Saturday, April 10, 2010
Hooded Orioles continued to be among the most spied upon birds in our yard today. They were everywhere: bathing, eating orange halves, sipping nectar from the hummingbird feeders and the bottlebrush blooms, following each other around from tree to tree, calling from the top of the ash tree, males chattering and scolding other males, females inspecting nest sites in the palm trees. Two pairs, at least, have claimed the yard as their own, doing almost everything as "couples." I spy on them with binoculars and capture them in photos.
The female in the photo here was not bathing alone. Just out of the picture, still in the bath but obscured by foliage is the male. I don't think their actual nest building has begun. I have yet to see them carrying plant material. From previous years, I know that their nests are amazing little pouches made of fibers stripped from the palm fronds, probably torn away from the base of the fronds that still cling to the trunk. Now that I have a camera with a zoom lens I'll be able to photograph a nest this year. The females make holes in the palm fronds and then suspend the nests under them, weaving the fibers tightly into a small pouch.
Tropical Kingbirds are another new tick off the year's yard list. I think they've been here all along, but today was the first time this year I had heard them. Unless they sing, I can't distinguish them from the Couch's Kingbirds, so I was glad to hear the ascending pip-pip-pip-pip of the Tropical Kingbird that sang from the electric wire today. I can now officially list them in the sidebar Yard Birds 2010.
The buoyancy of the Snowy Egret's flight helps distinguish them from cattle egrets that have also been traveling the river in large numbers. Of course, the bird's yellow feet are unmistakable if you can spot them. Notice the "golden slippers" in the photo of the flying bird, taken two weeks ago as we fished upriver.
Below is a picture of egrets that rested in the trees across from our yard two days ago. At the time, I thought they were Cattle Egrets, like the ones I'd seen on the deck of the boat lift the day before (see Wednesday's post for a photo), but maybe they were Snowy Egrets. The paparazzi doesn't always draw the right conclusions--or if it does, it's not known for truthfulness.) Which egrets are these, really?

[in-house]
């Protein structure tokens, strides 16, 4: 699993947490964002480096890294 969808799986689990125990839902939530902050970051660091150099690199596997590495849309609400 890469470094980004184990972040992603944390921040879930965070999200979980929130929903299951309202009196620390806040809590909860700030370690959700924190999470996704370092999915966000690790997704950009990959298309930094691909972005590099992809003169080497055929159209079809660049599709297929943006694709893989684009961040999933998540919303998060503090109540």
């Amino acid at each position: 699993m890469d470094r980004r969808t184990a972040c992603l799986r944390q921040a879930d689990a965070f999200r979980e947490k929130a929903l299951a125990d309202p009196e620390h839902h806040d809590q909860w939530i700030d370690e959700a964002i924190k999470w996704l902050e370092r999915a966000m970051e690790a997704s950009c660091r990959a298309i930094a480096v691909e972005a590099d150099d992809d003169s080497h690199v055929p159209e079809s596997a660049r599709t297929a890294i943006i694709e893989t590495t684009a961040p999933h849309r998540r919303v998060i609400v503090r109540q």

Friday we went to South Padre Island for lunch and stopped by the Convention Center where we enjoy strolling the boardwalks out into the marsh along the side of the Laguna Madre, watching shorebirds, rails, gallinules, bitterns, and other birds, as well as a resident alligator. We were surprised to find the boardwalk blocked off. A sign told us to enter (and pay $5 each) from the South Padre Island World Birding Center next door. I was disappointed, slightly angry, and not rich enough to pay ten bucks for a brief stopover, so we watched the trees, shrubs, and water features around the Convention Center for warblers and took some very long-distance photos of the terns, gulls, and Black Skimmers that were relaxing on the shore by the Laguna Madre.
I'm sorry that families and retired Winter Texans ("Snowbirds"), not to mention locals like us who wanted to make a quick stop, may have been priced out of a wonderful site for birding. I felt kind of like paparazzi, unwelcome and sneaking a look through my camera.
Nevertheless, lots of birds were there, though far away. Here are a couple of the more interesting photos. If you click on them and enlarge, you will see all the interesting things the various birds are doing. What kinds of terns are in the top picture? What kinds of gulls are in the bottom one? (Sometimes the paparazzi don't even know whom they're taking pictures of!)
The Black Skimmers are among my favorite shore birds. I remember how excited I was the first time I saw them on the Alabama coast years ago, skimming over a small brackish lake near our campground with that long lower mandible scooping the water. In the first photo, they're the ones with the long black and orange beaks. In the second photo, flies toward the gulls on the fence. This bird's posture in flight is quite recognizable (but I guess that's true of most birds).
Black Skimmers fly over the arroyo at night, white bellies reflecting the light and dark backs and wings fading into the night. It's one of the reasons I like to awaken in the night and gaze over the river from an upstairs window.
Yesterday morning as I watched a deer running through tall grass above the bank on the other side of the arroyo, spying from my living room window, two Wild Turkeys were startled by the deer and flew up to the top of an Ebony tree. Of course I ran for my camera. For the next quarter of an hour I watched the male turkey fanning, then folding, then fanning its tail. The wind was blowing so hard I don't see how the bird managed to keep its balance, but it did.
And I managed to get some photos. They were not good ones: the camera was so far from the bird, the lens zoomed in so far, that they are indistinct and fuzzy. But that's often the case with paparazzi photos, too, isn't it?
Just think of this as not National Geographic but National Enquirer! I'm your paparazzo stopped by a river, or a blocked-off boardwalk, spying with camera and scope for a long-distance peak at our celebrities.